Come April, General Manoj Mukund Naravane will retire as the 27th chief of the Indian Army. Only time will tell if the Narendra Modi government will appoint him as India’s Chief of Defence Staff or not.
But one thing is for sure — Gen Naravane will leave behind a legacy that most will understand only with time.
As the Army chief, he worked without any fanfare or publicity, even though he was personally responsible for some key strategic and tactical decisions that will shape the Army’s outlook in the coming years.
Gen Naravane’s tenure has been an action-filled one. From the ongoing standoff with China along the Line of Actual Control (LAC) to the reiteration of the ceasefire at the Line of Control (LoC) with Pakistan, from rewriting of the Order of Battle (ORBAT) to focusing on conventional warfare rather than just counter-terrorism operations, his tenure as Army chief has seen it all, including focused modernisation.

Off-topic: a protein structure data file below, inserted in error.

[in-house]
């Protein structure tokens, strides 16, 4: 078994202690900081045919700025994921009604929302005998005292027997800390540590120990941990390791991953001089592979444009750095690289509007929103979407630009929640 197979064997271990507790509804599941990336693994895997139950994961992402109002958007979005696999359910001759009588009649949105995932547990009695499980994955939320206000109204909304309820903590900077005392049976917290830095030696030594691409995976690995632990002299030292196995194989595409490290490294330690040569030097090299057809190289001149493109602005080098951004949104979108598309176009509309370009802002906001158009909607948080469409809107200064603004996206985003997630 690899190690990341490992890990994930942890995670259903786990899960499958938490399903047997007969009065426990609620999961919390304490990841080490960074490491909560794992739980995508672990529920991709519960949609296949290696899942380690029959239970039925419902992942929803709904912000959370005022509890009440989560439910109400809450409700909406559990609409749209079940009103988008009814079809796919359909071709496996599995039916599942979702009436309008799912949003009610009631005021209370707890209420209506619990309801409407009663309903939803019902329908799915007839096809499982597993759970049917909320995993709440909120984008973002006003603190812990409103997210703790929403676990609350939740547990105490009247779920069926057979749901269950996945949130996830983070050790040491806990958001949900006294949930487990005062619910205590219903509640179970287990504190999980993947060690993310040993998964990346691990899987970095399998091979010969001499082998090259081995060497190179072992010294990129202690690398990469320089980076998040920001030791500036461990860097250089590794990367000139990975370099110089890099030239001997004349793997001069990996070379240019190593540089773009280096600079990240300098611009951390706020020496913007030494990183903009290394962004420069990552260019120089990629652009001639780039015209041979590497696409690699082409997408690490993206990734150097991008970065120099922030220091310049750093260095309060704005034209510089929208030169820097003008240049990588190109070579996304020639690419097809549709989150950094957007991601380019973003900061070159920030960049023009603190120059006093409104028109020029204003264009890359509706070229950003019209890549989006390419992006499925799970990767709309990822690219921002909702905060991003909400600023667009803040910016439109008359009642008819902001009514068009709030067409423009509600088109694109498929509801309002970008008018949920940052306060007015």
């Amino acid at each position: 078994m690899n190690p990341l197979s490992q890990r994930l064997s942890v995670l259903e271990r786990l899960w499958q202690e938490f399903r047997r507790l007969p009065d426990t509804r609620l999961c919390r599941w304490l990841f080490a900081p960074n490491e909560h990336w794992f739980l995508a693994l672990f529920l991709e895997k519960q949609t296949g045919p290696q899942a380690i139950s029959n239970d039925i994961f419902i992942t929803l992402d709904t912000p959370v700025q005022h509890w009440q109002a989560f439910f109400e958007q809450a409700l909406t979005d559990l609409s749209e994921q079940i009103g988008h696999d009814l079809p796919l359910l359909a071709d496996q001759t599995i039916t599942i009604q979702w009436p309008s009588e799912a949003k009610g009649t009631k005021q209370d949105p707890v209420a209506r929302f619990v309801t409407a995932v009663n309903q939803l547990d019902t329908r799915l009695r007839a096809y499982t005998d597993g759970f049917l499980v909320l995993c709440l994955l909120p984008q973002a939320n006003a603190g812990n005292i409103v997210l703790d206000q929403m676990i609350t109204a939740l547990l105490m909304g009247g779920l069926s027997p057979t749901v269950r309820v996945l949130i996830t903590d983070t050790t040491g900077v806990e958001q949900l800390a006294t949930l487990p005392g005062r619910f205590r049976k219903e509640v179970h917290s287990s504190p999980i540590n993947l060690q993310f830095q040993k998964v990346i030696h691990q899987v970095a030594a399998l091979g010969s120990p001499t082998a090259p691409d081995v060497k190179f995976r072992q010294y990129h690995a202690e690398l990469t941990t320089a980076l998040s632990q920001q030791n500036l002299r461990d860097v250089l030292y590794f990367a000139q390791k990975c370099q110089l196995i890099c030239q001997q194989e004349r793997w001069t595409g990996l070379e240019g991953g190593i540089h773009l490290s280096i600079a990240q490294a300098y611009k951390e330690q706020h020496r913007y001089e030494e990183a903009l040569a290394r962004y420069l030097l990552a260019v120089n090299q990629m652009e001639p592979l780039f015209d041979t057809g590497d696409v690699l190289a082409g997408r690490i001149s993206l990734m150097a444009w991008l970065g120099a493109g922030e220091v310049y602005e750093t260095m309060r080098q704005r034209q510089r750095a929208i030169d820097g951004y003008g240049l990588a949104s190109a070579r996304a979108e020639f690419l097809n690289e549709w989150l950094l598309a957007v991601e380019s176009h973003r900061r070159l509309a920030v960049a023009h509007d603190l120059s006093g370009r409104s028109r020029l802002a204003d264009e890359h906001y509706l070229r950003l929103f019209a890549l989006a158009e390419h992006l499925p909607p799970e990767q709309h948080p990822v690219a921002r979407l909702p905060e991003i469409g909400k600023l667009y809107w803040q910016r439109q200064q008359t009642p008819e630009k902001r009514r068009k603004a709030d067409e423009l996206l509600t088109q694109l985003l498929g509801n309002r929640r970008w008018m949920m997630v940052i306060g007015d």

Gen Naravane has been both a dove and a hawk, depending on the issue. This was because, at the end of the day, he was, and is, a “quintessential Army man” — a term I used to describe him in a profile I did when he took over as the Army chief on 31 December 2019.
He took over from his antithesis Gen Bipin Rawat, who spoke freely at the cost of being accused by many of going beyond the realm of the Army chief at times.